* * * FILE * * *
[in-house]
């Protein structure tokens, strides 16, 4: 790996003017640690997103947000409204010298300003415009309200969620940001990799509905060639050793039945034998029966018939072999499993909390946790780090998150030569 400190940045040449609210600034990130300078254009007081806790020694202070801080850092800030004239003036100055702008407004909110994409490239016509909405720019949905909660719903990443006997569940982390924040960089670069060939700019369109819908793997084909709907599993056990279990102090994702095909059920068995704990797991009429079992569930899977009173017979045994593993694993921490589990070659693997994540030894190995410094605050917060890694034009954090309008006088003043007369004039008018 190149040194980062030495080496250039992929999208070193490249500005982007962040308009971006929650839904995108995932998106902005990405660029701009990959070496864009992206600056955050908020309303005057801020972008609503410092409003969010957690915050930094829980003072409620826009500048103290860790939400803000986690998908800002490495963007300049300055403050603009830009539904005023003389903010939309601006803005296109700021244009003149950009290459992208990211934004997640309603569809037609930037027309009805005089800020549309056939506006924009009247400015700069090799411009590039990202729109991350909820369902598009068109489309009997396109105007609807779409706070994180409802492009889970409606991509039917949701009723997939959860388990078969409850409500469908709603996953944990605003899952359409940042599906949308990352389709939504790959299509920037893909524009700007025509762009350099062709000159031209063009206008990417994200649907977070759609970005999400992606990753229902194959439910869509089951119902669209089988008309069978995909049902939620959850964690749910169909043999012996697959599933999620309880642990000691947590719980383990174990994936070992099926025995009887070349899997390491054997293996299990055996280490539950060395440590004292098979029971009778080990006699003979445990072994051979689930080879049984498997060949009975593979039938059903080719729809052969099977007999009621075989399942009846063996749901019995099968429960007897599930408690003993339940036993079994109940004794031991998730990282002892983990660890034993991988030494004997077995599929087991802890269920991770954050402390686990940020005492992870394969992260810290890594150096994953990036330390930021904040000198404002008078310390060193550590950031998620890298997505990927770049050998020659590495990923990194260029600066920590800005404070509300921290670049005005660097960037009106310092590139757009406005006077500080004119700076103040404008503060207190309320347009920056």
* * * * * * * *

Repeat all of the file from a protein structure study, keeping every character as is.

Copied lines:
[in-house]
């Protein structure tokens, strides 16, 4: 790996003017640690997103947000409204010298300003415009309200969620940001990799509905060639050793039945034998029966018939072999499993909390946790780090998150030569 400190940045040449609210600034990130300078254009007081806790020694202070801080850092800030004239003036100055702008407004909110994409490239016509909405720019949905909660719903990443006997569940982390924040960089670069060939700019369109819908793997084909709907599993056990279990102090994702095909059920068995704990797991009429079992569930899977009173017979045994593993694993921490589990070659693997994540030894190995410094605050917060890694034009954090309008006088003043007369004039008018 190149040194980062030495080496250039992929999208070193490249500005982007962040308009971006929650839904995108995932998106902005990405660029701009990959070496864009992206600056955050908020309303005057801020972008609503410092409003969010957690915050930094829980003072409620826009500048103290860790939400803000986690998908800002490495963007300049300055403050603009830009539904005023003389903010939309601006803005296109700021244009003149950009290459992208990211934004997640309603569809037609930037027309009805005089800020549309056939506006924009009247400015700069090799411009590039990202729109991350909820369902598009068109489309009997396109105007609807779409706070994180409802492009889970409606991509039917949701009723997939959860388990078969409850409500469908709603996953944990605003899952359409940042599906949308990352389709939504790959299509920037893909524009700007025509762009350099062709000159031209063009206008990417994200649907977070759609970005999400992606990753229902194959439910869509089951119902669209089988008309069978995909049902939620959850964690749910169909043999012996697959599933999620309880642990000691947590719980383990174990994936070992099926025995009887070349899997390491054997293996299990055996280490539950060395440590004292098979029971009778080990006699003979445990072994051979689930080879049984498997060949009975593979039938059903080719729809052969099977007999009621075989399942009846063996749901019995099968429960007897599930408690003993339940036993079994109940004794031991998730990282002892983990660890034993991988030494004997077995599929087991802890269920991770954050402390686990940020005492992870394969992260810290890594150096994953990036330390930021904040000198404002008078310390060193550590950031998620890298997505990927770049050998020659590495990923990194260029600066920590800005404070509300921290670049005005660097960037009106310092590139757009406005006077500080004119700076103040404008503060207190309320347009920056």